18. In order to enable UNRWA to implement its emergency assistance to Palestine refugees in the West Bank and Gaza envisaged under the Agency’s emergency appeals, the Working Group appeals to the international community to do its utmost to meet the target of $209 million for 2004 as soon as possible. The Group was very concerned that as at 30 September 2004, only $89 million had been pledged against the requirements for $209 million. This underfunding comes at a time when the deteriorating situation in the occupied Palestinian territory, and in particular Gaza, has exacerbated a humanitarian crisis afflicting the refugees who rely on UNRWA for emergency assistance. The Group hoped that further support for the Agency’s regular programme and appeals would be forthcoming and called upon the Israeli Government to enhance its cooperation with the Agency to maximize the benefit of donor contributions by ensuring speedy delivery of UNRWA services. UNRWA involvement in the 2004 consolidated appeal process was a major step. While emergency appeals are a necessary funding tool, linkage between humanitarian emergency budgets and the regular development budget should be further strengthened.

19. The Working Group agrees that the problem of the refugees is deeply rooted in a political issue that originated more than half a century ago, and that it remains essential to settle this problem once and for all in accordance with all relevant United Nations resolutions. The problems faced by the refugees today are, however, humanitarian ones that must be addressed as a shared international responsibility. The services provided by UNRWA must be viewed as the minimum required to enable the refugees to lead productive lives. Any further reduction in those services would not only unfairly deprive the refugees of the minimum level of support to which they are entitled, but could also have a destabilizing effect on the entire region. Above all, the Group expresses the hope that the international support for UNRWA embodied in the resolutions adopted each year by the General Assembly, in which the Assembly recognizes the importance of the work of the Agency and requests that Governments contribute to it, will be translated into measures to ensure the continuation of the Agency on a sound financial basis.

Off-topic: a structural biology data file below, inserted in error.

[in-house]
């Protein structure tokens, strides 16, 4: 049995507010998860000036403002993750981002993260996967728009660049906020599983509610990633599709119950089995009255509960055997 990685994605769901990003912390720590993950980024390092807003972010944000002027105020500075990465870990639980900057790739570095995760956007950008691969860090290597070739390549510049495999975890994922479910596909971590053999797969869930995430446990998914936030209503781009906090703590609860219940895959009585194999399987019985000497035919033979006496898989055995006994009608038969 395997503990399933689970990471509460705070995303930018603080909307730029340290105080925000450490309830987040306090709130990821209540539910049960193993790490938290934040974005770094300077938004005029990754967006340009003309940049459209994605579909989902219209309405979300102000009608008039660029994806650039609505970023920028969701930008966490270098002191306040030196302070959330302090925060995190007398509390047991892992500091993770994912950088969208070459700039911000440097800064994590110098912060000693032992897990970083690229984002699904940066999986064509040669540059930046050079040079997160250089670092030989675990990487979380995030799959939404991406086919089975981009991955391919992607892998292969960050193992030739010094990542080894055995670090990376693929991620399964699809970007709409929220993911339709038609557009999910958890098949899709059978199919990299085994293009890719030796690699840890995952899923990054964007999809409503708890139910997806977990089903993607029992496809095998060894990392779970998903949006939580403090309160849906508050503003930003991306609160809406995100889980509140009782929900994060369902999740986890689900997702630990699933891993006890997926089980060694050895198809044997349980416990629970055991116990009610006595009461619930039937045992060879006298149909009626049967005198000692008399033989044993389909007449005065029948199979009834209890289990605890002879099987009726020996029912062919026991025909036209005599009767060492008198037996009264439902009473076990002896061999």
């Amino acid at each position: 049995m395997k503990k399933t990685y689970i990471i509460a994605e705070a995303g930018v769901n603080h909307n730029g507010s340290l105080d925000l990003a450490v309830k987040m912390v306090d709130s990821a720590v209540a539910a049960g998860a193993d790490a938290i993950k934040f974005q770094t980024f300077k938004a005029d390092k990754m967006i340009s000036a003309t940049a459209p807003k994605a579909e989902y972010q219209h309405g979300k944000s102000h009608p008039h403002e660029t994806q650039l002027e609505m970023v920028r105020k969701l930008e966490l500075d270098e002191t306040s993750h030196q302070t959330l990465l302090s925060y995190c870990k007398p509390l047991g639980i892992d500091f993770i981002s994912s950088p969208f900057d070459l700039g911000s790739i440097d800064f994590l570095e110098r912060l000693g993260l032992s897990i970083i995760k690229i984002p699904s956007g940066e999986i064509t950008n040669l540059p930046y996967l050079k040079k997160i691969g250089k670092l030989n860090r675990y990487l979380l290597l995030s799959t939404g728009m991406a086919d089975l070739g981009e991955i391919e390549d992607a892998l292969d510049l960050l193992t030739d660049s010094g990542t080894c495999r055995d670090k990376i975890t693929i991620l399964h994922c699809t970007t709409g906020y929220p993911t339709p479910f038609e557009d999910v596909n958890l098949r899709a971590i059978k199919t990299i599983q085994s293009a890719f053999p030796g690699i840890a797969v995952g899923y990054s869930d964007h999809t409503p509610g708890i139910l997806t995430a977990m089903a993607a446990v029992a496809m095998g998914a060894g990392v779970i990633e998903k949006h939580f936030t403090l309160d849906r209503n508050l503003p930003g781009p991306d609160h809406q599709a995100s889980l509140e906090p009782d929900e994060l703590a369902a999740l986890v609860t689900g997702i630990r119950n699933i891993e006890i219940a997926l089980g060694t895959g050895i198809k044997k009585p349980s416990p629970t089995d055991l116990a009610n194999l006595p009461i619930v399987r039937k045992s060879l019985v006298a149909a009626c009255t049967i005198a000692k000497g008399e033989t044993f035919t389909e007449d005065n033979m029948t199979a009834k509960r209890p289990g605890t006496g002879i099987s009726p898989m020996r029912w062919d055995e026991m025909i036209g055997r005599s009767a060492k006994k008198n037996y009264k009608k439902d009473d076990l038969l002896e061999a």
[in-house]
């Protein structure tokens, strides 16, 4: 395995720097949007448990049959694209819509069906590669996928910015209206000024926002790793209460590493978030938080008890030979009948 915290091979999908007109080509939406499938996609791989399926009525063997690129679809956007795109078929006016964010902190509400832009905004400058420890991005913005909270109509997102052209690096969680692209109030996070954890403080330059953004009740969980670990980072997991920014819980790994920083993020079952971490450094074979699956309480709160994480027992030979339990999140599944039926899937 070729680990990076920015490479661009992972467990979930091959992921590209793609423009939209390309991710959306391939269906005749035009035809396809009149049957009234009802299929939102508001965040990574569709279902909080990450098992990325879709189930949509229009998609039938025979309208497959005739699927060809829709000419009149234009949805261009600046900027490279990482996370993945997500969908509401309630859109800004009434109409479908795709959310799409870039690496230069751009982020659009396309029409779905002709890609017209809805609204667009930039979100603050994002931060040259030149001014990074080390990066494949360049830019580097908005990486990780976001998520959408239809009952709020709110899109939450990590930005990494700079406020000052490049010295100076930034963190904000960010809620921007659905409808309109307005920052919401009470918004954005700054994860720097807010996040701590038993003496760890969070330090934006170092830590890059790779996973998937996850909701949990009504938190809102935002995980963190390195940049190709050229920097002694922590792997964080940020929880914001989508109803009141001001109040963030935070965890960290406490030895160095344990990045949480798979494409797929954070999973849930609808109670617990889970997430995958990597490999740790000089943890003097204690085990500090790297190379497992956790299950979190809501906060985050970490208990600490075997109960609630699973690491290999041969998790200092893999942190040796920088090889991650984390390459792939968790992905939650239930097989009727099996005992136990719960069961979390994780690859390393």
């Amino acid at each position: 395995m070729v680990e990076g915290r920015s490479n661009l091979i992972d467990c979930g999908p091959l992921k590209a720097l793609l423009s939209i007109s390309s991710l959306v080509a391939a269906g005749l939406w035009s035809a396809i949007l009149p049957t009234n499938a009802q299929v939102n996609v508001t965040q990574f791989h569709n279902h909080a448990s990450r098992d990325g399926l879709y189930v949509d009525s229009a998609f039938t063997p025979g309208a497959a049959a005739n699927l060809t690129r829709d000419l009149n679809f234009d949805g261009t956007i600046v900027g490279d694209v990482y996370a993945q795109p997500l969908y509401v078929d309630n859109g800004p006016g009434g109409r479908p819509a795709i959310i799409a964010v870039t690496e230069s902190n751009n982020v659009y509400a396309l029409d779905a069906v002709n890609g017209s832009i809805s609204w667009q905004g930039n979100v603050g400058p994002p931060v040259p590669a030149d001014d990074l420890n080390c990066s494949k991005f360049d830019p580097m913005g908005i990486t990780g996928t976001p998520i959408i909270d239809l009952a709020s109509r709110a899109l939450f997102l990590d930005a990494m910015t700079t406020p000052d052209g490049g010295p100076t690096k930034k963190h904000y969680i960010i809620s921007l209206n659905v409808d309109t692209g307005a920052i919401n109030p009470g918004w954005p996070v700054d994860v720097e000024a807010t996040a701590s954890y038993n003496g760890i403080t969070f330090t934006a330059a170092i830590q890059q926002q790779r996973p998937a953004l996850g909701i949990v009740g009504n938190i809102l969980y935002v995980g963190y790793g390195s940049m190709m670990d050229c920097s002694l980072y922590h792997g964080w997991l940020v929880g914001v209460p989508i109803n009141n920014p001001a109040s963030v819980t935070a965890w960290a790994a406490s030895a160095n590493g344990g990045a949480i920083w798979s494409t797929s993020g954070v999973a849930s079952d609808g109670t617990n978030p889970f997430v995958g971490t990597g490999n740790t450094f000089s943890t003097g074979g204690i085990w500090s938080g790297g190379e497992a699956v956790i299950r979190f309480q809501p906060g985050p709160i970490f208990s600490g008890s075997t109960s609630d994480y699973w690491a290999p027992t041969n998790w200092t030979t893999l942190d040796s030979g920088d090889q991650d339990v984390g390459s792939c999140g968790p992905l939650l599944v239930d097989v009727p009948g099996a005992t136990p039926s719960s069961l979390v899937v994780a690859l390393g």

20. The Working Group therefore strongly urges all Governments to bear in mind the foregoing considerations when deciding upon the level of their contributions to UNRWA for 2004 and once again:

(a) Urges Governments that have not yet contributed to UNRWA to start to do so;

(b) Urges Governments that have so far made only relatively small contributions to increase their contributions;

(c) Urges Governments that in the past have made generous contributions to UNRWA to continue to do so in a timely manner and to strive to increase them;

(d) Urges Governments that traditionally have shown special interest in the welfare of the Palestine refugees, both in the region and beyond, to begin contributing or to increase their contributions;

(e) Urges Governments to consider making special contributions sufficient to cover the deficit and build up working capital, so that UNRWA services can continue uninterrupted and the Agency can restore services cut as a result of the austerity measures, and to ensure that donor support of emergency-related and special programmes or capital projects does not in any way decrease or divert contributions to the Agency’s regular programme.


1 For the consideration of the most recent report of the Working Group (A/58/450) see A/58/472.


Follow UNISPAL RSS Twitter